Electric bikes take the city of Nelson by storm

In this town located on a mountain slope, bicycles with an electric assist have become a popular way to get around


By Veronika Khvoro

Nelson residents are switching to e-bikes thanks to a Nelson Hydro loan program.

In Nelson, a town in B.C.’s West Kootenay mountains more than 600 kilometres east of Vancouver, electric bikes are all the rage. More than 30 local homeowners purchased electric bikes with a municipally funded loan since the program launched in the summer of 2020.

Hal Mitchell bought a new electric bicycle in June. He had been riding his commuter-style e-bike for two years and was ready to explore more challenging terrain on an all-road bicycle.

Mitchell said once someone goes electric, they don’t go back: “Once you sit on one and use it, you can’t leave the store without one.”

Mitchell’s wife Sue Schultz got her own electric bike in August. The loan from Nelson Hydro covered both of their bicycles, which cost between $3,000 and $4,000 each.

Sue Schultz rides her electric bike by the Fraser river near Fort Langley, B.C. Photo: Hal Mitchell.

The loans of up to $8,000 are available to anyone who owns a home within the city of Nelson and has an account with Nelson Hydro. The borrower repays their loan with their monthly hydro bill at a fixed rate of 3.5 per cent over either two or five years.

Mitchell, 71, and Schultz, 65, have taken their bikes on the Kettle Valley Railroad trail near Nelson, travelled between Kelowna and Vernon and biked the Galloping Goose trail outside of Victoria. Mitchell said that he has put 1,200 kilometres on his new ride.

Mitchell was an avid cyclist before getting an electric bike, but he thinks that electric assist makes cycling more accessible to those who are less active.

“More people are getting outside. And a lot of people who haven’t been on a bike for 20 years are going down and buying electric bikes.”

Building official Bruce McNeil uses a city-issued e-bike to do site visits in Nelson, B.C. Photo: City of Nelson.

Carmen Proctor, community energy program manager with Nelson Hydro, said the program received over 60 applications, but not everyone was approved. She had to refuse applicants who reside outside of city limits or can’t prove ownership of their home, as well as those whose Nelson Hydro accounts were in poor standing.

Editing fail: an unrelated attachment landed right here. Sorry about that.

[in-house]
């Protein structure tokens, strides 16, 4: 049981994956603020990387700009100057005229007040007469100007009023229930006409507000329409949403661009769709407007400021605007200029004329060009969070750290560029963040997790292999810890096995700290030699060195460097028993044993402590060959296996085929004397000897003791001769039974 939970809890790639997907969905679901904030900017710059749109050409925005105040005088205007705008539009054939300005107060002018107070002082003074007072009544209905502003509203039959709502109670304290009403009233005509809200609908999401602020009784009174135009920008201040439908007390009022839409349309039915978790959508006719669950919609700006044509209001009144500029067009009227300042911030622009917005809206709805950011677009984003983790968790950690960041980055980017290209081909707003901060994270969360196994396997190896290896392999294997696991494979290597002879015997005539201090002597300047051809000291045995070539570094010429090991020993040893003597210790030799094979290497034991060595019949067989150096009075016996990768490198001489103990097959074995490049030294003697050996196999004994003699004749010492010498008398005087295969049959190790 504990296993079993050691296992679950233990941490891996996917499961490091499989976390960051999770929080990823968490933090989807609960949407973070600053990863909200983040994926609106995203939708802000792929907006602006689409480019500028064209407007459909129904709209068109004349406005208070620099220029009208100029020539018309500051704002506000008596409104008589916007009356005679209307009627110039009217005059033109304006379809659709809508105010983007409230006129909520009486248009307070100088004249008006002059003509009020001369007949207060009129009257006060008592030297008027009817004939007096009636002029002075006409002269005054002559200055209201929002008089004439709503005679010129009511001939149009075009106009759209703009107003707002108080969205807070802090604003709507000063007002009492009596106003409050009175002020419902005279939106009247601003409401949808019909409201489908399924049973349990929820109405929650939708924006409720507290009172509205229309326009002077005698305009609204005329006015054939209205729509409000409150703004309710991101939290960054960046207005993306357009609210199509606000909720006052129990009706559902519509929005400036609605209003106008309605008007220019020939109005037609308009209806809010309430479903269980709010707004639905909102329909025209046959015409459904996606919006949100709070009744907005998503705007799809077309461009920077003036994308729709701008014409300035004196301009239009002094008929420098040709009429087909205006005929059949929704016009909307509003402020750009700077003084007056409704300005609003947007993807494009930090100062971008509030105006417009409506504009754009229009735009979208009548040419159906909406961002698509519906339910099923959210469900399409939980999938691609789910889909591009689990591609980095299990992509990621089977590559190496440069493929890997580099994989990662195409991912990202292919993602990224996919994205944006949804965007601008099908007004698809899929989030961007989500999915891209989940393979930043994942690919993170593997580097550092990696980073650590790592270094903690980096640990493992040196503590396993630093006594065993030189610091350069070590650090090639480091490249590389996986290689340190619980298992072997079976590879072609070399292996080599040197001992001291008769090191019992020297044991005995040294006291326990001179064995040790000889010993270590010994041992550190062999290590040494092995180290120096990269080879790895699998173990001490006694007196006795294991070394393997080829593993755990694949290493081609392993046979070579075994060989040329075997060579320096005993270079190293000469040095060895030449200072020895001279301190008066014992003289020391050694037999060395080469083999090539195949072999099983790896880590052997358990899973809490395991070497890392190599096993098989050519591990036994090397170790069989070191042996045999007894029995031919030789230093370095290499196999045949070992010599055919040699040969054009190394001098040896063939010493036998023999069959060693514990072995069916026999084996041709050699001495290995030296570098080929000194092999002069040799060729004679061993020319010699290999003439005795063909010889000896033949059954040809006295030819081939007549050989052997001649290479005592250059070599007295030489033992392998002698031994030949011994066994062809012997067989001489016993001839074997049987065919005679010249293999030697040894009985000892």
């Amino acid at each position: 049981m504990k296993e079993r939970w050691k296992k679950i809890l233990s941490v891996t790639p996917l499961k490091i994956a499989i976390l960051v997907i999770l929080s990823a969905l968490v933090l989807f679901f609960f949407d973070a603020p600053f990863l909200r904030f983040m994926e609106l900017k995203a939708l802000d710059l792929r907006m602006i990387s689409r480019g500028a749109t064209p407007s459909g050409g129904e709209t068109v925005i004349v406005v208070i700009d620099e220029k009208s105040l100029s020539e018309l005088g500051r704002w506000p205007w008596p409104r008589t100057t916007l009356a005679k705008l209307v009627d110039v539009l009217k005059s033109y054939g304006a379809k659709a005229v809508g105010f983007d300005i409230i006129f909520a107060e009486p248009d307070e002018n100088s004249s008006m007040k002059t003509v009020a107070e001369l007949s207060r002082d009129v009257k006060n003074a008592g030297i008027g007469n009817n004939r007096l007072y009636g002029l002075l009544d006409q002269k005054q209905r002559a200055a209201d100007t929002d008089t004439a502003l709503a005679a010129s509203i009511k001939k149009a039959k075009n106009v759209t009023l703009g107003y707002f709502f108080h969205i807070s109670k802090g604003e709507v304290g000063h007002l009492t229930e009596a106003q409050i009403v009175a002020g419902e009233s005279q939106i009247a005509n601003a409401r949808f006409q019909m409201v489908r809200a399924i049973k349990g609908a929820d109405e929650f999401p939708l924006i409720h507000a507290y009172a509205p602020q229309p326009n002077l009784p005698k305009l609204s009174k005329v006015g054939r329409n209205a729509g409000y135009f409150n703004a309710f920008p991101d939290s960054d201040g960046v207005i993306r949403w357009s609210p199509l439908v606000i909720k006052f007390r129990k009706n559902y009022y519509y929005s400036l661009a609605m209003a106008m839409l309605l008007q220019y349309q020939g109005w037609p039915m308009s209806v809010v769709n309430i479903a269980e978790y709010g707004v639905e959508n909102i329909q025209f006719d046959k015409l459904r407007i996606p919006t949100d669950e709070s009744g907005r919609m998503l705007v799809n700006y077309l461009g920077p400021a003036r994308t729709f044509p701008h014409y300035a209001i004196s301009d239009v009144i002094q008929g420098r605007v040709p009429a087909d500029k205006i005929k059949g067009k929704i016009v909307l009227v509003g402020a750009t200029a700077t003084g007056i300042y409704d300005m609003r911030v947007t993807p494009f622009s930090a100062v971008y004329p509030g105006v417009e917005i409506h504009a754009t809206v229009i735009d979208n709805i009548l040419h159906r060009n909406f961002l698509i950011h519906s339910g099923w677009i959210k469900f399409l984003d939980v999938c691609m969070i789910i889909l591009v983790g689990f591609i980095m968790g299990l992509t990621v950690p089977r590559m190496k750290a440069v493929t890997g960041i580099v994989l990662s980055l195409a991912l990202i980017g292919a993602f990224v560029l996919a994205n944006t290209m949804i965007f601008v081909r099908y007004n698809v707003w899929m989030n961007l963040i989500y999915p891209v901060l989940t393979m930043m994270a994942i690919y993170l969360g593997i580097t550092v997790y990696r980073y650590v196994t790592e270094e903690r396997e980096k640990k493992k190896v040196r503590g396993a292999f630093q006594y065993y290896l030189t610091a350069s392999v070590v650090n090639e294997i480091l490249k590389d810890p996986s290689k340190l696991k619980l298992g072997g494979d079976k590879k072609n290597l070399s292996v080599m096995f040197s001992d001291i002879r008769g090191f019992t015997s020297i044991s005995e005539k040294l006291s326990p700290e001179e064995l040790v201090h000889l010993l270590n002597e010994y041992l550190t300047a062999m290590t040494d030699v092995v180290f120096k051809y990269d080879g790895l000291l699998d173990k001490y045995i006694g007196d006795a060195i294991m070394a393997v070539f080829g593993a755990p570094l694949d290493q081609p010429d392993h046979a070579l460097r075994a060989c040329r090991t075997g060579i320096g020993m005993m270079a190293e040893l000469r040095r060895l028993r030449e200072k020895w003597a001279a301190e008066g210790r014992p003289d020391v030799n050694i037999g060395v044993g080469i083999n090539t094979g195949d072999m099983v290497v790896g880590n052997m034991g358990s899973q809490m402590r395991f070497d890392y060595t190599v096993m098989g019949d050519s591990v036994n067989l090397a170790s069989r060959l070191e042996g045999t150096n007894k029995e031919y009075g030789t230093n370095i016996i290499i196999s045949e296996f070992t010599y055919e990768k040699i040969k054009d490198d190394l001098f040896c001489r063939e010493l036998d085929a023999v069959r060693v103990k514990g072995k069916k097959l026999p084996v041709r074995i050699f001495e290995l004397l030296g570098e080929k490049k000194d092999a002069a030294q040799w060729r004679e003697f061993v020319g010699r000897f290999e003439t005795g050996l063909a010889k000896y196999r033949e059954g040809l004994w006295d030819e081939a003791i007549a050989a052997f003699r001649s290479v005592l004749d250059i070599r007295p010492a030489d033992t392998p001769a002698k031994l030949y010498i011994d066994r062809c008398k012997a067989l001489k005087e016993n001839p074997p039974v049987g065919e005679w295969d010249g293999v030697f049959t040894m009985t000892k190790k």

Proctor said that the goal of the program is to reduce greenhouse gas emissions in the community by encouraging people to switch from cars to bikes for their commute. Based on the estimates on loan applications, the e-bikes have saved participants 60,000 kilometres of driving.

The loan program falls in line with the City of Nelson’s active transportation plan, which includes construction of shared bike lanes and lowering speed limits on certain streets. Proctor said the program will encourage more people to use the new infrastructure.

“We basically provided an opportunity and encouragement. And then for those barriers where people can’t afford it, we’ve provided the solution.”

According to Proctor, the demand for e-bikes meant not everyone could secure the ride of their choice right away.

“Some people were told they’re on backorder until spring, demand was quite high. And so not everybody was able to get exactly what they wanted.”

Nelson city councillors and city staff do a development services project tour on e-bikes. Some councillors and staff got their e-bikes through a 2019 pilot loan program for city employees. Others loaned their bikes from Gerick Cycle and Ski. Photo: City of Nelson.

Ross McNamara, the owner of Gerick Cycle and Ski, said increased demand during the pandemic left them scrambling to secure e-bikes for their customers.

“It basically took every ounce of effort we had just to be able to keep up with the demand last year. E-bike sales have been organically increasing in popularity and that’s just one of the things that added to the demand.”

McNamara said Nelson’s steep topography and lack of parking space make e-bikes a popular choice both for commuters and casual cyclists.

“The e-bike is an equalizer, it allows people to not only ride down the hill, go to work, but go get a few groceries and ride back up to their home with ease.”

According to Mitchell, the enthusiasm for e-bikes continues even as temperatures plunge. “Our city is full of them,” said Mitchell. “Even go downtown today when it’s -10 C, you’ll see somebody on a bike.”

McNamara said they have ordered more e-bikes than they would have otherwise in order to meet the demand in the spring.

“Our warehouse is packed full of bikes that are on hold with deposits.”

Listen to the podcast about Nelson’s e-bike program below.

Nelson E-bike Audiogram from Veronika Khvoro on Vimeo.

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